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  • Greenpeace

    Greenpeace's Rainbow Warrior III, a crowd-funded sailing yacht equipped with technology that reduces its ecological footprint, arrives in Buenos Aires, April 5, 2017. | Photo: EFE

The ship's technological innovations include specially designed sails that enable it to reduce fossil-fuel use by 80 percent.

Greenpeace's Rainbow Warrior III, a crowd-funded sailing yacht equipped with technology that reduces its ecological footprint, arrived Wednesday in Buenos Aires.

"It's a very efficient sailing vessel,” Emili Trasmonte, first officer of the campaign ship, said. “We'd never had a sailing yacht because the previous Warrior was an adapted fishing boat.”

Trasmonte and the rest of the crew arrived from Chile's Patagonia region, where Greenpeace Argentina's communications director, Hernan Nadal, said a group of salmon companies was endangering the environment and people's health.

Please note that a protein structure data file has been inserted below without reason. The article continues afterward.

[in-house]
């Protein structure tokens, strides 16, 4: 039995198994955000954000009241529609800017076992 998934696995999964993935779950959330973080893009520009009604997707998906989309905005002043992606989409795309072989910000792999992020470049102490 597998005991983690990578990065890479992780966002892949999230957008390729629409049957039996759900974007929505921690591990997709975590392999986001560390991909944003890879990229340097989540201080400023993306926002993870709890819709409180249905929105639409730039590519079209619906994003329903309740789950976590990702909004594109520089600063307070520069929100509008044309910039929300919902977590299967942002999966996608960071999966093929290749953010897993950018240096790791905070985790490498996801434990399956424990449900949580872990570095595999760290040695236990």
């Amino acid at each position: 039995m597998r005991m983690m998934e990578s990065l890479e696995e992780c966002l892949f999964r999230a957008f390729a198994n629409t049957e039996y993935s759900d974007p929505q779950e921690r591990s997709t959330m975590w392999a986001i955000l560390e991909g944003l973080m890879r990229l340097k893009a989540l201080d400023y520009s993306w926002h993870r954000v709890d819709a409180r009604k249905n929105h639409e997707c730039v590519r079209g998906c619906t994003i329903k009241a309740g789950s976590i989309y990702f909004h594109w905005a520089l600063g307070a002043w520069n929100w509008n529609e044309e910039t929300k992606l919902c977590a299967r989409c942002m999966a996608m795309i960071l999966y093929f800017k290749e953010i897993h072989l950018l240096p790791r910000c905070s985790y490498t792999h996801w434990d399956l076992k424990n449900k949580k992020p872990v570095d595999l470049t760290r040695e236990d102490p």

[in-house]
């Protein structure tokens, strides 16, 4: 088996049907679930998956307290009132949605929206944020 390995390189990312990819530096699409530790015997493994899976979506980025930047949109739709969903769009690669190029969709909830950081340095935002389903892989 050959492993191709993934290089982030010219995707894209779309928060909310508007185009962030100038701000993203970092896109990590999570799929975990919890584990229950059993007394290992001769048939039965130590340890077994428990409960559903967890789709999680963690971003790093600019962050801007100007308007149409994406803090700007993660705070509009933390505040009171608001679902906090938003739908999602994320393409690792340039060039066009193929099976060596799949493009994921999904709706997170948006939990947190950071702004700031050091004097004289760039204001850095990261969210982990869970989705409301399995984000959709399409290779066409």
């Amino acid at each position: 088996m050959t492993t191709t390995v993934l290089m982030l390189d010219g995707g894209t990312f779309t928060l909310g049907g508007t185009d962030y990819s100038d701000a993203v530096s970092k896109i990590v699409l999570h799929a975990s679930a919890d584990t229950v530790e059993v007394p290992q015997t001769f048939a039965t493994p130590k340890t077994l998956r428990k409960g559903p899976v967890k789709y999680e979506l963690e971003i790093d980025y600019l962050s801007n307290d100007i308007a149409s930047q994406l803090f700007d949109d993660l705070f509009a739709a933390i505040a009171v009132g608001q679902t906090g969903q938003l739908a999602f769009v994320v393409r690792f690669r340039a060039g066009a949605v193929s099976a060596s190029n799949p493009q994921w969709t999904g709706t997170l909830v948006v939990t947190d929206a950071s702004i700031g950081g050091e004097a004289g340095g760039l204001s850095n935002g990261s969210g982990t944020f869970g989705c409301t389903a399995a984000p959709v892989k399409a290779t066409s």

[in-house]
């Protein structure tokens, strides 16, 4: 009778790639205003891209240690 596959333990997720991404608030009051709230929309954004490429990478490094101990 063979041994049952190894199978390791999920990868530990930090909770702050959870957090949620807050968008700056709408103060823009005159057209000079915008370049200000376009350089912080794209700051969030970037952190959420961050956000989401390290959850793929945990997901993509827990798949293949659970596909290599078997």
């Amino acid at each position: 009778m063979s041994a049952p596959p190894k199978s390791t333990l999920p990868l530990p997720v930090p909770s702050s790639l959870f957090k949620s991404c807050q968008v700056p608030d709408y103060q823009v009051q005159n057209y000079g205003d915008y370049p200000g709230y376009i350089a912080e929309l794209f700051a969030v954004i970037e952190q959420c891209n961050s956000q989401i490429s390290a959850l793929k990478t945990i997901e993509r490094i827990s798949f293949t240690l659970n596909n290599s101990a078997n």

Before departing for Brazil on a mission to protect a recently discovered coral reef off the Amazon River's mouth from potential oil exploration, the Rainbow Warrior III made a stopover in Buenos Aires to commemorate Greenpeace's 30 years in Argentina, where the environmental watchdog has a strong presence with some 140,000 members.

The South American country has some pending debts with the environment, according to Nadal, who said Canadian mining giant Barrick Gold was in violation of a glacier-protection law and was responsible for three spills of contaminating material.

Nevertheless, he also said significant environmental strides had been made in Argentina, pointing to the passage of a law to protect the country's native forests.


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